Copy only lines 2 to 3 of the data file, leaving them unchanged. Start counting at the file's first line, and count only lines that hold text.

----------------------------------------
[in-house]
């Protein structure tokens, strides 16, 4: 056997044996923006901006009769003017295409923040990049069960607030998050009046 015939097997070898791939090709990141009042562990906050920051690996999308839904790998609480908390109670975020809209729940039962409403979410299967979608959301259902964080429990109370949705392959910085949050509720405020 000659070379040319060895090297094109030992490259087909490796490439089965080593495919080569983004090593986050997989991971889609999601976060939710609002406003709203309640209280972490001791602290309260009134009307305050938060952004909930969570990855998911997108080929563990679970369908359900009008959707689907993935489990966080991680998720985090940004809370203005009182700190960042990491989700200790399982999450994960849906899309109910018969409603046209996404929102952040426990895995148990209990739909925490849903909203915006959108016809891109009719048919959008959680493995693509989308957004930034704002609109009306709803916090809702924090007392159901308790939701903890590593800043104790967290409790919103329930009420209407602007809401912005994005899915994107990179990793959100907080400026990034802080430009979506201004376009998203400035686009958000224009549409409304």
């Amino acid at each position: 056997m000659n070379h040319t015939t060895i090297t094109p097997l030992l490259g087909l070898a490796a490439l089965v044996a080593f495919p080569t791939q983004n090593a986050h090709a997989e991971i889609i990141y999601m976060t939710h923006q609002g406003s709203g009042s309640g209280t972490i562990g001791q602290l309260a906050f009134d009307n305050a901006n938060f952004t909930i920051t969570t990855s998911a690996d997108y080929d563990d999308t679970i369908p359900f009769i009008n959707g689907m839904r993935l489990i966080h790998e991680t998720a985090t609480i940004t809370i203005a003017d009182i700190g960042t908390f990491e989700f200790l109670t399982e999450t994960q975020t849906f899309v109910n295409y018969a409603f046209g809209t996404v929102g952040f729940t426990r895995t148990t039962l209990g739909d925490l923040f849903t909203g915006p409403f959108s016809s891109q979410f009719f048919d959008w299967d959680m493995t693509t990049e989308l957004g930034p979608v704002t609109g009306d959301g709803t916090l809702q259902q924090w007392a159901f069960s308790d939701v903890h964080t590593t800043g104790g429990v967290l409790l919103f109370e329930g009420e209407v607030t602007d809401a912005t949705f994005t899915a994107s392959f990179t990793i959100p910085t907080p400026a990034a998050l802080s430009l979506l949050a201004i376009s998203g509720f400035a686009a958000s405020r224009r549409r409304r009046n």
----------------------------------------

């Protein structure tokens, strides 16, 4: 056997044996923006901006009769003017295409923040990049069960607030998050009046 015939097997070898791939090709990141009042562990906050920051690996999308839904790998609480908390109670975020809209729940039962409403979410299967979608959301259902964080429990109370949705392959910085949050509720405020 000659070379040319060895090297094109030992490259087909490796490439089965080593495919080569983004090593986050997989991971889609999601976060939710609002406003709203309640209280972490001791602290309260009134009307305050938060952004909930969570990855998911997108080929563990679970369908359900009008959707689907993935489990966080991680998720985090940004809370203005009182700190960042990491989700200790399982999450994960849906899309109910018969409603046209996404929102952040426990895995148990209990739909925490849903909203915006959108016809891109009719048919959008959680493995693509989308957004930034704002609109009306709803916090809702924090007392159901308790939701903890590593800043104790967290409790919103329930009420209407602007809401912005994005899915994107990179990793959100907080400026990034802080430009979506201004376009998203400035686009958000224009549409409304």
């Amino acid at each position: 056997m000659n070379h040319t015939t060895i090297t094109p097997l030992l490259g087909l070898a490796a490439l089965v044996a080593f495919p080569t791939q983004n090593a986050h090709a997989e991971i889609i990141y999601m976060t939710h923006q609002g406003s709203g009042s309640g209280t972490i562990g001791q602290l309260a906050f009134d009307n305050a901006n938060f952004t909930i920051t969570t990855s998911a690996d997108y080929d563990d999308t679970i369908p359900f009769i009008n959707g689907m839904r993935l489990i966080h790998e991680t998720a985090t609480i940004t809370i203005a003017d009182i700190g960042t908390f990491e989700f200790l109670t399982e999450t994960q975020t849906f899309v109910n295409y018969a409603f046209g809209t996404v929102g952040f729940t426990r895995t148990t039962l209990g739909d925490l923040f849903t909203g915006p409403f959108s016809s891109q979410f009719f048919d959008w299967d959680m493995t693509t990049e989308l957004g930034p979608v704002t609109g009306d959301g709803t916090l809702q259902q924090w007392a159901f069960s308790d939701v903890h964080t590593t800043g104790g429990v967290l409790l919103f109370e329930g009420e209407v607030t602007d809401a912005t949705f994005t899915a994107s392959f990179t990793i959100p910085t907080p400026a990034a998050l802080s430009l979506l949050a201004i376009s998203g509720f400035a686009a958000s405020r224009r549409r409304r009046n």